It's all your fault
Cem Kaner, the author of Bad software, noted that in the good old days, Apple's Orchard magazine encouraged customers to reverse engineer and modify Apple ][ system software. Kaner also pointed out that software publishers usually waive any technical support fee for bug work-arounds - but only if a customer insists. One of the more iniquitous requirements by Microsoft in its MSN membership agreement is that it reserves the right to change the agreement without notice by posting details online, and that users are responsible for regularly reviewing such information or it would be assumed that continued use meant acceptance of the new conditions.
Just as bad was a CompuServe reference to Terms of Service that were not to be found on the Web site. Kaner also draws attention to the software publisher's desire to bring software outside consumer protection law, so that there can be no market in used software; publicity can be controlled; and there can be no remedies or warranties.
Richard Stallman, the GNU GPL pioneer, draws attention to the fact that Microsoft Word stores users' data in secret formats designed to make it difficult for other programs to access the same data. He also notes Microsoft's sensitivity in the click-wrap licence to Microsoft Agent that prohibits anyone from using "the character animation data and image files to disparage Microsoft, its products or services".
Software publishers are a bit shy about coming forward to defend UCITA, and tend to work through trade associations like the Washington Software Alliance (global sponsors: Preston, Gates, Ellis - Bill's Dad's law firm no less). The WSA made some very contorted arguments in favour of UCITA, suggesting that requiring warranties on packaged software would threaten the vibrancy of the US economy, and make it hard for small software companies to survive. The WSA soon gets to the heart of its global sponsor's concerns: "The open source... software movement is one of the major sources of competition to the Microsoft operating system" and sets about castigating Red Hat's licence which, after all "gives you legal permission to copy, distribute and/or modify the library".
The SIIA tries to make the case for software being different and hints at licensing not being a one-off charge. Its argument that the open source movement disclaims warranties, and the implication that so should the publishers of proprietary software, is fickle, as it well knows. Those offering source code to the public domain free of charge have a reasonable right to expect not to be sued for doing so, but consumers who pay for a proprietary product should have a right to expect it to work reasonably - which is just what UCITA doesn't guarantee. Most wicked of the SIIA however is the implication that "all interested parties" agreed the final text of UCITA: user comment was not canvassed by NCCUSL. Claiming that UCITA preserves "bargaining flexibility" is quite simply untrue.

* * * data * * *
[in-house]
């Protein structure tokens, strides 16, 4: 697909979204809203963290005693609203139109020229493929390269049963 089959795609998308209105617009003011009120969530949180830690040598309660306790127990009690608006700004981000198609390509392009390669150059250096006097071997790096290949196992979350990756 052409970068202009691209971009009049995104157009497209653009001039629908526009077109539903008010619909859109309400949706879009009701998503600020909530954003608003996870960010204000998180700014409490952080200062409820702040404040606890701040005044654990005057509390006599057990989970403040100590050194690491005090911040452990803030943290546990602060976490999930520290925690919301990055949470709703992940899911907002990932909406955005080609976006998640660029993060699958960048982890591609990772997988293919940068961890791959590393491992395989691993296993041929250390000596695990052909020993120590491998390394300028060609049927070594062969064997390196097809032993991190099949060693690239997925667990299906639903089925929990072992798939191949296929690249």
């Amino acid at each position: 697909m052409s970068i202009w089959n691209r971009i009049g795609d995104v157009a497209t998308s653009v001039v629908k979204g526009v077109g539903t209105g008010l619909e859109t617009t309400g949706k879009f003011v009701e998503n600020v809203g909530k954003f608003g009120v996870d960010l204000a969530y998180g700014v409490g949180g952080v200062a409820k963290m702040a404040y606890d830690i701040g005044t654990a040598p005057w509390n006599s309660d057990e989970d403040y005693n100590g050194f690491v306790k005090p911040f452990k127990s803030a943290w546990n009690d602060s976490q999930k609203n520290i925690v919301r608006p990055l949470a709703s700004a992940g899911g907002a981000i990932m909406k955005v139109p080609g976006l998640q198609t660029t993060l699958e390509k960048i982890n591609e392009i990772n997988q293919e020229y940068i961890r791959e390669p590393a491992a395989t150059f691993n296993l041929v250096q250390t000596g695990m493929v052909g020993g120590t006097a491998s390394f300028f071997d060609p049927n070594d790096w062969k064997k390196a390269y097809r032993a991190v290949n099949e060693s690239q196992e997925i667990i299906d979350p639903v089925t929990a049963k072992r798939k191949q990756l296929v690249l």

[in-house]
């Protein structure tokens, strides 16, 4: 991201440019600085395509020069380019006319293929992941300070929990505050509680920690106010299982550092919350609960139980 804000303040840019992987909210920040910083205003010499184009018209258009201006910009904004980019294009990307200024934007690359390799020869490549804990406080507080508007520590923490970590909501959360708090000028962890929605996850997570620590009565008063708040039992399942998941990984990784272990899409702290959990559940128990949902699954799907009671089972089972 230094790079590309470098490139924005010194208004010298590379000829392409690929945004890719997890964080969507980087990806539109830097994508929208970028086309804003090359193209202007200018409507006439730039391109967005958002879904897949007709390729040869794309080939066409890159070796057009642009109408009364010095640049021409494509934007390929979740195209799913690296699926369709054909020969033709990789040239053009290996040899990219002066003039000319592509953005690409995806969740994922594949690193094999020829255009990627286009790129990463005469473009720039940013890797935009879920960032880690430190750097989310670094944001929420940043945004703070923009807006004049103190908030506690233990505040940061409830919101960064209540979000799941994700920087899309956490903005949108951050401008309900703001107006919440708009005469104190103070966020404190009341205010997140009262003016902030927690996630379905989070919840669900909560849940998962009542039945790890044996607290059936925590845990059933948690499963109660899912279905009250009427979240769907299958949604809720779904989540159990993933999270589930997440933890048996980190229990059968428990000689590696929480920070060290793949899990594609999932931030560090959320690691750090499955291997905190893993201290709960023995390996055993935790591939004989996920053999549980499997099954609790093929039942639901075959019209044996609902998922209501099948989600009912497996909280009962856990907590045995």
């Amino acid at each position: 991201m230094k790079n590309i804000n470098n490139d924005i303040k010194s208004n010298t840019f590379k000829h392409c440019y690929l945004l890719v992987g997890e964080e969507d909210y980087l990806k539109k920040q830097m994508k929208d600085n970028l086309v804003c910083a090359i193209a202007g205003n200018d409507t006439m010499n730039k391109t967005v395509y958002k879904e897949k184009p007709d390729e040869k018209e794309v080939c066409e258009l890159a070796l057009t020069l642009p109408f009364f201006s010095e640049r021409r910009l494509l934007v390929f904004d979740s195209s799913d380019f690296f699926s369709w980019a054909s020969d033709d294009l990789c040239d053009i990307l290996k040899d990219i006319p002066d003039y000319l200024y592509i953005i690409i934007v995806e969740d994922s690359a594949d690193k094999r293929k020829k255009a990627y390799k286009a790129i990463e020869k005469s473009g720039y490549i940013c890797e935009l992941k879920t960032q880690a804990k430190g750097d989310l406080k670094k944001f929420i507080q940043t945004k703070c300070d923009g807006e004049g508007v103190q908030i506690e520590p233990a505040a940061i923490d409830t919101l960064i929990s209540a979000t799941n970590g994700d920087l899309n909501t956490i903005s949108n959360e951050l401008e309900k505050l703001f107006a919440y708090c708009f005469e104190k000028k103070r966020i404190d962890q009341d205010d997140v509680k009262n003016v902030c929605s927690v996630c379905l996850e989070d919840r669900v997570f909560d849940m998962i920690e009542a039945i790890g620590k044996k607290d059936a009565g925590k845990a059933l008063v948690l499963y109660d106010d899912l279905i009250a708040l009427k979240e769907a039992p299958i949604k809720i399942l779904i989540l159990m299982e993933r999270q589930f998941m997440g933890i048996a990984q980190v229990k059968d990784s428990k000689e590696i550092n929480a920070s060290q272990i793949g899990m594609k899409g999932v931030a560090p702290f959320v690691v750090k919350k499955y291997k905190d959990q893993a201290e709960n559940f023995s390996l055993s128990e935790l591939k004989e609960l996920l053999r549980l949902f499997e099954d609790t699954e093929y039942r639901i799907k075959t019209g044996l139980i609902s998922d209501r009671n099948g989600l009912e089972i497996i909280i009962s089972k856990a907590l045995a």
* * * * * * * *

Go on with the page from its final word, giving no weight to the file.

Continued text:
You're already a subscriber
Mark Bohannon, general counsel of the SIIA remarked that there is no one-time sale, and that the user enters into "an ongoing subscription relationship" which sounds suspiciously like the death toll for once-only payments for software and a herald for annual licensing fees (.NET anyone?) for software. It is a canard for the SIIA to claim that this is necessary for ASPs, since their situation is quite different from a consumer sale, or a normal business sale come to that. UCITA artificially makes software different from the purchase of books.
It will not be known for some time whether the FTC decides to act over UCITA, but if it does, federal law can pre-empt state law and so give consumers a fairer deal. At present, UCITA protects bad software companies that are concerned that they could be made responsible for buggy software. A big lobbying effort is being organised by the major software publishers (and NASDAQ, which no doubt sees the writing on the wall if there is accountability). Consumer organisations are organising opposition, and are getting significant support from major software users like Caterpillar and Prudential Insurance.
The international implications of this domestic US law are considerable, because US-based software publishers try to inflict essentially the same legal agreement throughout the world. It will be interesting to see if the European Commission decides to play a role in looking after European consumer interests. ®